July 16, 1929—Sentenced to serve 6 to 10 years in Michigan City penitentiary for robbery of Grovertown, Ind., grocer.
May 23, 1933—Released on parole.
July 17—Dalesville, Ind. Commercial Bank robbed of $3,500. Dillinger suspected.
Sept. 22—Dillinger arrested at Dayton, O.; and identified for part in robbery of Bluffton, O.; New Carlisle, O.; Farrell, Pa.; and Indianapolis banks.
Sept. 26—Ten convicts escaped from Michigan City prison. Later learned Dillinger aided in escape by smuggling weapons to convicts beforee his arrest.
Sept. 28—Dillinger turned over to Sherif Jess Sarber at Linus, O., for Bluffton bank holdup.
Oct. 12—Dillinger released by three of the escaped convicts who shot and killed Sherif Sarber.
Nov. 11—Dillinger eludes trap set for him by Chicago police in doctor’s office.
Nov. 20—Dillinger leads gang in $27,000 robbery of American Bank and Trust company at Racine.
Jan. 14, 1934—Dillinger kills Policeman William P. O’Malley in $16,000 robbery of bank in East Chicago.
Jan. 25—Dillinger arrested with three members of his gang and three women in hideaway at Tucson, Ariz.
Jan. 30—Dillinger returned by plane and automobile to Crown Point to stand trial for murder of Policeman O’Malley.
March 3—Dillinger escapes from Crown Point jail.
March 31—Dillinger shot his way out of police trap in St. Paul.
April 23—Dillinger escaped federal agents’ trap at resort neer Mercer, Wis., killing an agent and a CWA worker.
June 30—Bandit identified by three persons as Dillinger led robbery of Merchants’ National bank in South Bend, Ind., in which a policeman was slain, four other persons were wounded, and loot of $29,890 was taken.
July 22—Dillinger shot to death in Chicago.
Chicago Tribune, March 1, 1960
Famed FBI Agent Purvis Kills Himself
Florence, S.C., Feb. 29—Melvin H. Purvis, 56, who headed the Chicago office of the Federal Bureau of Investigation in the early 1930’s and led the group of FBI men and police who shot down John Dillinger on July 22, 1934, died Monday of a self-inflicted bullet wound.
Purvis, who resigned from the FBI in July, 1935, used a chrome plated .45 caliber automatic pistol to send a bullet crashing into his head when his wife, Rosanne, who had been in the yard of their home, found him on the floor of the second story hallway.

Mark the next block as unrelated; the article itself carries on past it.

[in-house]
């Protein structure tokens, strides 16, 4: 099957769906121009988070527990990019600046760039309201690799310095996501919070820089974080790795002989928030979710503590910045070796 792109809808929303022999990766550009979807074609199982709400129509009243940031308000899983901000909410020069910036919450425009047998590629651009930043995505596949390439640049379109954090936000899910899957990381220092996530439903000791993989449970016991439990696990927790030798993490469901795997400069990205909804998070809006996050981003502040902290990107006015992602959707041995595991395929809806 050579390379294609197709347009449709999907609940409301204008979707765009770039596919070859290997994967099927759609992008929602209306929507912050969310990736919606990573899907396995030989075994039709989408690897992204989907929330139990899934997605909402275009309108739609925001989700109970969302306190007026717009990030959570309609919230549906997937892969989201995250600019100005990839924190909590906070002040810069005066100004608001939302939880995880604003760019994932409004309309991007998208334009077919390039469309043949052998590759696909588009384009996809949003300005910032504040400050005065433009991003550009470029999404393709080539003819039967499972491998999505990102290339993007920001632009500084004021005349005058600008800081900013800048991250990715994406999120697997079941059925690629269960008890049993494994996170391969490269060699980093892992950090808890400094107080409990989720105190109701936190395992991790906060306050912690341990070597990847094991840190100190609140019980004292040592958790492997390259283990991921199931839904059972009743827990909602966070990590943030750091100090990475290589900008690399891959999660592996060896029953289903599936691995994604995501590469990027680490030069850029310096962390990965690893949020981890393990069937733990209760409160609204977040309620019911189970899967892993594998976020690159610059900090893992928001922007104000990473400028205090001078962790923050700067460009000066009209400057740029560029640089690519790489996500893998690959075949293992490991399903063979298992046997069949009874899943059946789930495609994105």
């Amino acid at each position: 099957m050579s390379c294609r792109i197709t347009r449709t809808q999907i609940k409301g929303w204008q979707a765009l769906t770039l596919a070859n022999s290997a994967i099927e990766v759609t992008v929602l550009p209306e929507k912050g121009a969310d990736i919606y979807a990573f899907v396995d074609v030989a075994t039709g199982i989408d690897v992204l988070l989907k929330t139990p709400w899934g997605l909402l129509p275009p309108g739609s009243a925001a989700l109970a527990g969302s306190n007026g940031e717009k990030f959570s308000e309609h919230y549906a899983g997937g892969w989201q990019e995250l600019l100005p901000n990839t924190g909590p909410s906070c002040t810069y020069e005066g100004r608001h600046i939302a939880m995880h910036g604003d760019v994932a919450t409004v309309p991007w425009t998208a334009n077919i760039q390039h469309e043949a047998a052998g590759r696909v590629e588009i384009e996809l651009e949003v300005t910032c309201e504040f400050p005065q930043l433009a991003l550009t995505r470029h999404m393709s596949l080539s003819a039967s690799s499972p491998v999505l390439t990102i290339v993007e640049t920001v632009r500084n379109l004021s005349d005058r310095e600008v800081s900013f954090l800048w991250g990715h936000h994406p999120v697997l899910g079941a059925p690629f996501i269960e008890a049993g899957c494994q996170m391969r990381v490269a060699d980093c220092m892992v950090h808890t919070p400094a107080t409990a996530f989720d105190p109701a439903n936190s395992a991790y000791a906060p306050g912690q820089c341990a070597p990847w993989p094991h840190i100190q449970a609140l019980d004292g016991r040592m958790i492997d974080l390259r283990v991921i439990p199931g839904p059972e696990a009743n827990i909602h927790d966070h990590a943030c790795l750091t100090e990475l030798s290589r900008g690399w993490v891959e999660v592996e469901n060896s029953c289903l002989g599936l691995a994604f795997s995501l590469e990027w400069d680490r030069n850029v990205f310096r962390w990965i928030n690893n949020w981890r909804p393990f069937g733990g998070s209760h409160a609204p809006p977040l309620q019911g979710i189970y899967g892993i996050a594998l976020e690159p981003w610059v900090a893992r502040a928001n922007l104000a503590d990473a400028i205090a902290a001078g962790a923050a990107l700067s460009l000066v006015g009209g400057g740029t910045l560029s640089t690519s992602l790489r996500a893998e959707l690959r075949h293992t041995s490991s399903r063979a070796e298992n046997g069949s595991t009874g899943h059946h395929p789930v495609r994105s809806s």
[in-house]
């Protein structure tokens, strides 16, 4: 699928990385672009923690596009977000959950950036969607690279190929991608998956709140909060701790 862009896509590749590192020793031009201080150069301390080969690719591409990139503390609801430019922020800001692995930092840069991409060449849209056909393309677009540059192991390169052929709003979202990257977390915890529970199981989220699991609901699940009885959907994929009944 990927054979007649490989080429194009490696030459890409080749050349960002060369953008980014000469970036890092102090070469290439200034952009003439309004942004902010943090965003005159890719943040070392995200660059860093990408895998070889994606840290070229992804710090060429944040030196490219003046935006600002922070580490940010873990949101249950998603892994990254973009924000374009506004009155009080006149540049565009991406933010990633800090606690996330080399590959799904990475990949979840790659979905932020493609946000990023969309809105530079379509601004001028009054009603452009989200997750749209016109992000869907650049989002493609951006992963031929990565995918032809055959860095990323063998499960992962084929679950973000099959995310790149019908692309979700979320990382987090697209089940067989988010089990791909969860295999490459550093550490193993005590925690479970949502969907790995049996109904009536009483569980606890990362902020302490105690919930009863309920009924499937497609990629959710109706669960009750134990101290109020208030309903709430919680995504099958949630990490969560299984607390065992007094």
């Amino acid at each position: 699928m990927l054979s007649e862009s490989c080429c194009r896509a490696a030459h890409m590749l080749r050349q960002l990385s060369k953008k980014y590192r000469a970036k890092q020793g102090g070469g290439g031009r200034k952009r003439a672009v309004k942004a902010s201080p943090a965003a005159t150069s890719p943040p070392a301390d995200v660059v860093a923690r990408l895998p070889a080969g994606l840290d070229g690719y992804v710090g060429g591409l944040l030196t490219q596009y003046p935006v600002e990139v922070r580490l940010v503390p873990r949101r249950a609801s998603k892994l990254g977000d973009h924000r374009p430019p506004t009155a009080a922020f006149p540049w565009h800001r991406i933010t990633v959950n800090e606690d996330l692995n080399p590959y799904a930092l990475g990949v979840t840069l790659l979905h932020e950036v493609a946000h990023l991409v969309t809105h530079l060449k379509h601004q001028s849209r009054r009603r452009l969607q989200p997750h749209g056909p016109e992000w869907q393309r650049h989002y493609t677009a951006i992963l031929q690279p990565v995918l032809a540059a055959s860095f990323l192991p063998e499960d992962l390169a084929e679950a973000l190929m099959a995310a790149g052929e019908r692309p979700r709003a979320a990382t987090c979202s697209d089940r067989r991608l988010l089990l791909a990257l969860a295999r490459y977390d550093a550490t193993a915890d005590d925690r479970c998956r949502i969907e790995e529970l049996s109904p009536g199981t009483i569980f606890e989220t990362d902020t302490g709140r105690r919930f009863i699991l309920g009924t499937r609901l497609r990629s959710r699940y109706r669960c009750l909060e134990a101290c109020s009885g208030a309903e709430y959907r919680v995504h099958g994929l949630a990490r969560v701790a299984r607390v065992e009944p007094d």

Heads Radio Station
Dr. Walter Meade, his personal physician, said Purvis had been “in bad health, despondent, and depressed” but did not elaborate. Purvis had been stricken with influenza three weeks ago in Washington, D.C., where he maintained a law office, and had been at home for the last two weeks.
Except for the World War II period, when he helped track down war criminals as a colonel in the army war crime units, Purvis had led a quiet life as business man and lawyer. He was president and part owner of radio station WOLS here.
The killing of Dillinger brought Purvis national fame but was only one of several exploits in his FBI career.
Purvis was also in in the capture and killing of the notorious Charles (Pretty Boy) Floyd in a cornfield near Wells, O., on Oct. 22, 1934, and captured Vern Sankey, Denver kidnapper, in a Chicago barber chair. Sankey later committed suicide in jail.
Dillinger had the unquestioned rating of the nation’s No. 1 criminal at the time he was killed. In a crime wave lasting a little more than a year, Dillinger and hos gang robbed four banks of $300,000, killed 10 men, wounded seven. looted three police arsenals, and broke out of three jails.
Dillinger was trapped by Purvis and his men at the Biograph theater on Chicago’s near north side. The FBI had assistance from the late Mrs. Anna Sage, a Gary bagnio keeper, who had tipped off agents that Dillinger planned to go to the theater that night with a girl friend, Helen Hamilton Keele. Mrs. Sage went to the theater also, wearing a conspicuous red dress, and pointed out Dillinger to waiting agents.
Purvis was disappointed later when the immigration service pushed a deportation case against Mrs. Sage. He had promised her FBI help in this case in return for her betrayal of Dillinger. She was paid reward money but the government insisted on deporting her. Friends of Purvis said this was one of the reasons he quit the FBI a year later.
Joins FBI in 1927
Purvis was born at Timmonsville, S.C., and opened a law office in Florence after graduation in 1925 from the University of South Carolina law school. He joined the FBI in 1927 and after assignments in several cities was sent to Chicago as agent in charge in 1932. His first Chicago job was the collection of evidence for the trial of the late Samuel Insull, utility magnate, who was acquitted of fraud charges.
Purvis was a bachelor at the time of his Chicago exploits. He had a widely publicized romance in 1937 with Janice Jarrett, 23 of San Antonio, then known as the most photographed model in the world. Flowers had been bought for their wedding scheduled for April 29, 1937, in San Antonio, when it was announced that there would be no wedding. Purvis sailed alone for Europe a few days later.
Purvis was married Sept. 14, 1938, to the former Mrs. Rosanne Wilcox Taylor of Florence. The had three sons, Melvin III, Philip, and Christopher.